# Converse to Prop. V.6.11 from Lang's *Algebra*: $E/k$ normal $\impliedby E^{\operatorname{Aut}(E/k)}/k$ purely inseparable?

In Lang's Algebra, he proves in Proposition 6.11 of Chapter V (page 251, third edition) the decomposition of a normal extension into a tower of a purely inseparable extension followed by a separable extension. In particular, he shows that if $$E/k$$ is normal, then $$E^{\operatorname{Aut}(E/k)}/k$$ is purely inseparable.

I came to think about the converse of the proposition:

Is it true that if $$E^{\operatorname{Aut}(E/k)}/k$$ is purely inseparable, then $$E/k$$ is normal?

I tried to prove this by proving the contrapositive, and most parts of the proof went on easy but I had a problem with just one part.

To prove the contrapositive, I started with the hypothesis that $$E/k$$ is not normal. Let $$L/k$$ be the smallest normal extension containing $$E$$ and let $$k_0=L^{\operatorname{Aut}(L/k)}$$. If $$k_0\subset E$$, since $$\operatorname{Aut}(E/k)=\operatorname{Aut}(E/k_0)$$, using Galois correspondence on the subset $$\{\sigma \in Gal(L/k_0):\text{restriction of }\sigma \text{ to }E\text{ is an automorphism}\}$$ easily yields $$E^{\operatorname{Aut}(E/k)}\supsetneq k_0$$ and thus that $$E$$ is not purely inseparable over k.

The problem I'm having is that I'm not sure about $$k_0 \subset E$$. That is,

Given an algebraic extension $$E/k$$, if $$L/k$$ is the smallest normal extension containing $$E$$, is it always true that $$L^{\operatorname{Aut}(L/k)} \subset E$$?

It seems like a trivial thing but maybe I missed something very basic?

It is not always true that $$L^{\operatorname{Aut}(L/k)} \subset E$$ (counterexample given at the bottom), but it is true in your scenario.

I also feel that the application of the Galois correspondence you mentioned is happening in the case where $$[E:k] < \infty$$. Perhaps there are some more checks to be done in the case where $$[E:k] = \infty$$, but I am not sure.

Here is how I would prove the result you're after:

Let $$E/k$$ be a finite extension. Let $$G = \operatorname{Aut}(E/k)$$ and let $$k_0 = E^G$$. Let $$I$$ be the compositum of all subfields $$F$$ of $$E$$ such that $$F \supset k$$ and $$F$$ is purely inseparable over $$k$$. Note that $$I$$ is purely inseparable over $$k$$, and in fact, $$I$$ consists of all elements $$\alpha$$ in $$E$$ that are purely inseparable over $$k$$.

First, we show that $$I \subset E^G$$.
Let $$\alpha \in I$$ and let $$\sigma \in G$$. We want to show that $$\sigma(\alpha) = \alpha$$. Since $$\alpha$$ is purely inseparable over $$k$$, $$\operatorname{Irr}(\alpha,k,X)$$ has only one distinct root, namely $$\alpha$$. Since $$\sigma(\alpha)$$ is also a root of $$\operatorname{Irr}(\alpha,k,X)$$, it must be that $$\sigma(\alpha) = \alpha$$. Thus, $$\alpha \in E^G$$.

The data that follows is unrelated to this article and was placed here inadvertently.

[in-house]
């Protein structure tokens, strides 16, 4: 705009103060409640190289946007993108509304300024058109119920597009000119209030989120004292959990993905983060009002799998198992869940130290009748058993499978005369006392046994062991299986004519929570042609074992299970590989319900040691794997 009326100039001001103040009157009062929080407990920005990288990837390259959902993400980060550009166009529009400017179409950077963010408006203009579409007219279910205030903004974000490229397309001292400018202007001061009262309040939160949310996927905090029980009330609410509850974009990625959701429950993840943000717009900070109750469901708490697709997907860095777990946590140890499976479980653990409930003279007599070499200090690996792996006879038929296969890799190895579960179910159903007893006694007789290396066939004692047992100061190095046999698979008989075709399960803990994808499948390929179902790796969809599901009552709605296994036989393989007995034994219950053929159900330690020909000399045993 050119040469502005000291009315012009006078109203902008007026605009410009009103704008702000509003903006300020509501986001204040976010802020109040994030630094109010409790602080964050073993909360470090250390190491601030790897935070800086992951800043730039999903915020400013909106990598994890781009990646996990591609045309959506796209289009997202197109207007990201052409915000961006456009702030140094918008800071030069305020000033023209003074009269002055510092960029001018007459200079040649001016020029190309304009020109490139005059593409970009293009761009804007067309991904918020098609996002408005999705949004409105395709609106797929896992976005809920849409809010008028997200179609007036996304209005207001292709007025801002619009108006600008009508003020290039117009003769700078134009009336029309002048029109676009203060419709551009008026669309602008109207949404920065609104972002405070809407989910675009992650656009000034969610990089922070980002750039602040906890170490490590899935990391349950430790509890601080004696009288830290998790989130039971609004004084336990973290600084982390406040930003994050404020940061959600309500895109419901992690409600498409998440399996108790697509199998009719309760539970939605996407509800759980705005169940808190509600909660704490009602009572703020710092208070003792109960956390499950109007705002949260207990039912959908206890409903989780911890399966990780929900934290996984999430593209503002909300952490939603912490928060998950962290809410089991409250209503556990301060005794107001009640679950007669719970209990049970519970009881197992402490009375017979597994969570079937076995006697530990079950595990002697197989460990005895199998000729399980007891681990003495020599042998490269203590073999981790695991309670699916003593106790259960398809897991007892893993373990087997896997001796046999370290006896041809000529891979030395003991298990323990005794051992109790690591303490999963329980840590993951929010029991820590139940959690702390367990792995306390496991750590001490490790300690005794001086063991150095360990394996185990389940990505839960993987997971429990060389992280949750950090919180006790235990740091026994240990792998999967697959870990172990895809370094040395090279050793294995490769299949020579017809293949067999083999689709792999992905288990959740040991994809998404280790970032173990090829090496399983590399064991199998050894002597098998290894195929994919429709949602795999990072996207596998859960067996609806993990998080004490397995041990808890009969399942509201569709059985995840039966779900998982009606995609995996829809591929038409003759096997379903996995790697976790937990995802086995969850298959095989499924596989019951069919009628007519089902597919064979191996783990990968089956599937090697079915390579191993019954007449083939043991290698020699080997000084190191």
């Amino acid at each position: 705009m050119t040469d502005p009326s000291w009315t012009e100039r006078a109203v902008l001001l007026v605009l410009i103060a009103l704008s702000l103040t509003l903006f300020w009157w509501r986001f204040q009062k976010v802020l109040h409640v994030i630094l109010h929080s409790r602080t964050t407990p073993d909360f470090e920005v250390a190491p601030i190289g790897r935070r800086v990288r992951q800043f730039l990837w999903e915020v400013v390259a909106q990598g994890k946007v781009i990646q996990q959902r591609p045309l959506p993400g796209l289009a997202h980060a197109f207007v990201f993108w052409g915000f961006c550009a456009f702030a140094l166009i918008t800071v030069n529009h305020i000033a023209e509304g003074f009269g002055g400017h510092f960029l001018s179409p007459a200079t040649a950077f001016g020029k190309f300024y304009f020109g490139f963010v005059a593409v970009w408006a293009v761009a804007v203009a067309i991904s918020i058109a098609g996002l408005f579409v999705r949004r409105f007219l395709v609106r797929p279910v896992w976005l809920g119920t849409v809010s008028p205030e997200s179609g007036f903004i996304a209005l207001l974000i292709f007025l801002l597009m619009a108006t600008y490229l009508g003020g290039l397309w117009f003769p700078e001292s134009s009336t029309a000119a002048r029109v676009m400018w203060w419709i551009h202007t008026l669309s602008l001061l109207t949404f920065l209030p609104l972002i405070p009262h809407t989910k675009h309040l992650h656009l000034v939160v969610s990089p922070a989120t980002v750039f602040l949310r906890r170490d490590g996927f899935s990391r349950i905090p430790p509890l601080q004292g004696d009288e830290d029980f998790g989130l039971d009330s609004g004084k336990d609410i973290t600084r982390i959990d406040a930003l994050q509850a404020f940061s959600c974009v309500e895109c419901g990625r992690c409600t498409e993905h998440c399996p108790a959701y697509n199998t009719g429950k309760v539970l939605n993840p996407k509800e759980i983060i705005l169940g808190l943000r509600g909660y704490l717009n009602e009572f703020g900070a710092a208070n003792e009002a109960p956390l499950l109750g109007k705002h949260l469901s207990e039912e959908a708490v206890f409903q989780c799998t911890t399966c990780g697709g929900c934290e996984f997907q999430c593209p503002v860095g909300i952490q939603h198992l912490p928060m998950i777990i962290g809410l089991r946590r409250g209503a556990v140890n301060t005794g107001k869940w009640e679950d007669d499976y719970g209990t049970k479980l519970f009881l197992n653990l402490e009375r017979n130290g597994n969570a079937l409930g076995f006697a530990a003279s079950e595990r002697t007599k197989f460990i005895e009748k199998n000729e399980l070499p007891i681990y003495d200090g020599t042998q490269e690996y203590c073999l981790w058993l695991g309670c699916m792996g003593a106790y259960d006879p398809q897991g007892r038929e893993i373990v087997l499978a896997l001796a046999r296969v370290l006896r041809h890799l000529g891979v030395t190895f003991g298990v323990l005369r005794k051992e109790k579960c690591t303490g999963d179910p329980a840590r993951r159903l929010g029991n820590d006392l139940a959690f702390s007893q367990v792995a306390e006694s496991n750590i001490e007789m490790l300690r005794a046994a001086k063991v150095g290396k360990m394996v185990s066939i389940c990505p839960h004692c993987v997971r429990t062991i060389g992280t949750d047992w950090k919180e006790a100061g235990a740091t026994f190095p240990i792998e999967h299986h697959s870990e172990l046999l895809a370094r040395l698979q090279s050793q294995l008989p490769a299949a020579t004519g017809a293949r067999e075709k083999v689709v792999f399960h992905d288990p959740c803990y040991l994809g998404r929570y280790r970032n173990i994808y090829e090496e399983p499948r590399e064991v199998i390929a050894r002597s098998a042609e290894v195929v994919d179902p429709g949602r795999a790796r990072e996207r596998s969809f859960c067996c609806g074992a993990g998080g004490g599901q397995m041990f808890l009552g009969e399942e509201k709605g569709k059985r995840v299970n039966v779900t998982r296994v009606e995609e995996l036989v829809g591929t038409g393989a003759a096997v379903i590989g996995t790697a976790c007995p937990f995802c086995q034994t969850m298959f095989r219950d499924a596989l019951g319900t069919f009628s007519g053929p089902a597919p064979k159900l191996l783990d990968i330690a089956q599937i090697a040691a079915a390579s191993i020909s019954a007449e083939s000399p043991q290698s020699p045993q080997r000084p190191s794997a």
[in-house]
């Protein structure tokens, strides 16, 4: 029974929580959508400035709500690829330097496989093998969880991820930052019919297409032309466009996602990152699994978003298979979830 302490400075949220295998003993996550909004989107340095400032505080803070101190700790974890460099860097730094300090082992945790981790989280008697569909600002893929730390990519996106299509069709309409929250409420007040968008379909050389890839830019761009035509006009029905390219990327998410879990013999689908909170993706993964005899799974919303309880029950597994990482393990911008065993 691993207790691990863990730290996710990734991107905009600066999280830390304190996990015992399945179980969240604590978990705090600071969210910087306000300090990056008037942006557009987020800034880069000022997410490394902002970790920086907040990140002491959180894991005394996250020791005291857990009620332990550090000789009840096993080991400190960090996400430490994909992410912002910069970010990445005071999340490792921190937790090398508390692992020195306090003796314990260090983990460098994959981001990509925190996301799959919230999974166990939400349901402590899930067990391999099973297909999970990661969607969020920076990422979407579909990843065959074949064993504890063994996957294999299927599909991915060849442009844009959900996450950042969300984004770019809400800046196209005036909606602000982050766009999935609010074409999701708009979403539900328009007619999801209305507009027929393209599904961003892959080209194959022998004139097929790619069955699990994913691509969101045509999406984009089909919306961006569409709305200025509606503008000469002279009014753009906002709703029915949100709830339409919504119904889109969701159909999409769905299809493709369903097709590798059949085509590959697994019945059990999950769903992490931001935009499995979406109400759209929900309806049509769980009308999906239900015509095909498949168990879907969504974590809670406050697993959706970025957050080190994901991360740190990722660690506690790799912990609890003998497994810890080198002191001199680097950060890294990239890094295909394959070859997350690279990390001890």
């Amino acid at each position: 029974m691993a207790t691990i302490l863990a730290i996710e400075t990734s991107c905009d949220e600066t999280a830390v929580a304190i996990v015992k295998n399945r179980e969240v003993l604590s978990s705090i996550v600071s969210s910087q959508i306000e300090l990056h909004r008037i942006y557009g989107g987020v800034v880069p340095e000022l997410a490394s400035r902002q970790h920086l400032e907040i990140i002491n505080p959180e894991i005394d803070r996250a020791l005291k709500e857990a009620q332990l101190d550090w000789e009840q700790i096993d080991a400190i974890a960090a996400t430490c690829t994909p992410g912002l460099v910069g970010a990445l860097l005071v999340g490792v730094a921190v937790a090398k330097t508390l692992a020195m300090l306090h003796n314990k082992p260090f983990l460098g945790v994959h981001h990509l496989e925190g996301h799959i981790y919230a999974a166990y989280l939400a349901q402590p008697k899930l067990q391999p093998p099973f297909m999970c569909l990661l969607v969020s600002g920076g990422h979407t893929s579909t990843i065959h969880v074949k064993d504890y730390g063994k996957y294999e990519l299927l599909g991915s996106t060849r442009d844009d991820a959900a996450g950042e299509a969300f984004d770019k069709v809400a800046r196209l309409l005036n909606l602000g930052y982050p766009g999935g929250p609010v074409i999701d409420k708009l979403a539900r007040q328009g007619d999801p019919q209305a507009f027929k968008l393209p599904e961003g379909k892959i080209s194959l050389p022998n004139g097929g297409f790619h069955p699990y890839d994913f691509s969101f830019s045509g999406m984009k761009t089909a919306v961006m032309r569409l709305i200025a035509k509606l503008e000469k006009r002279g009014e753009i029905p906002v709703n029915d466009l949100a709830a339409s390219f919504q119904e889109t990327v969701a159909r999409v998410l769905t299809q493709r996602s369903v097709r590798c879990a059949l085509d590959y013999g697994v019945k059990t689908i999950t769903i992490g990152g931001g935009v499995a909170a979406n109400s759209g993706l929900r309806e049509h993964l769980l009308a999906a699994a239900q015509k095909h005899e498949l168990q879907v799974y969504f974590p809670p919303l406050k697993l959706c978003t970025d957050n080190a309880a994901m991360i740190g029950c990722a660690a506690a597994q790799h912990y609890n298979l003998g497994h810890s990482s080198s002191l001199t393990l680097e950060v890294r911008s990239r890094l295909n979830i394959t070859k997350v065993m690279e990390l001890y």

Second, we remark that $$E/E^G$$ is separable.
This is proved in Proposition 6.11 of Chapter V in Lang's Algebra (pages 251-252, third edition), so we skip the proof here.

Third, we introduce the hypothesis that $$E^G \subset I$$.
But, we proved that $$I \subset E^G$$, so we have that $$E^G = I$$. Hence, we have a chain of extensions $$E \supset E^G \supset k$$ such that $$E^G/k$$ is purely inseparable and $$E/E^G$$ is separable. Hence, by Proposition A in this note by Joseph Lipman, there exists a separable extension $$K/E$$ such that $$K/k$$ is normal. Moreover, if $$H = \operatorname{Aut}(K/k)$$, then $$K^H = I$$.

To show that $$E/k$$ is normal, it suffices to show that $$E/I$$ is normal.
This is because $$E/I$$ normal and $$I/k$$ purely inseparable together imply that $$E/k$$ is normal (see here or here).

Now, since $$E/E^G = E/I$$ is separable, showing that $$E/I$$ is normal is equivalent to showing that $$E/I$$ is Galois. Since $$E/k$$ is a finite extension, this is equivalent to showing that the fixed field of $$\operatorname{Aut}(E/I)$$ equals $$I$$. To do this, we will show that $$\operatorname{Aut}(E/I)$$ equals $$G = \operatorname{Aut}(E/k)$$. Then, the fixed field of $$\operatorname{Aut}(E/I)$$ will be $$E^G = I$$, proving the result.

Since $$\operatorname{Aut}(E/k) \supset \operatorname{Aut}(E/I)$$, it suffices to show that $$\operatorname{Aut}(E/k) \subset \operatorname{Aut}(E/I)$$. So, let $$\sigma \in G$$. We need to show that $$\sigma \in \operatorname{Aut}(E/I)$$, that is, that $$\sigma$$ fixes every element of $$I$$. Extend $$\sigma$$ to an embedding of $$K$$ in an algebraic closure of $$K$$, also denoted $$\sigma$$. Since $$K/k$$ is normal, $$\sigma$$ is an automorphism of $$K$$ over $$k$$. Hence, $$\sigma \in H = \operatorname{Aut}(K/k)$$ and we have shown that $$K^H = I$$. Thus, $$\sigma$$ fixes every element of $$I$$, as was to be shown.

Notice that we have used the facts used in Lipman's note to prove that the fixed field of $$\operatorname{Aut}(K/k)$$ is a subfield of $$E$$, which is where you were stuck. In the same note, Lipman gives an example of an extension of fields for which this does not happen: let $$\Bbb{F}_2$$ be the field of two elements, let $$Y$$, $$Z$$ be indeterminates, let $$k=\Bbb{F}_2(Y, Z)$$, and let $$E=k(x)$$, $$x$$ being a root of $$f(X) = X^4 + YX^2 + Z = 0.$$ Then it turns out that there is no normal extension $$K$$ of $$k$$ containing $$E$$ such that $$K^{\operatorname{Aut}(K/k)} \subset E$$, based on the facts proved in the note.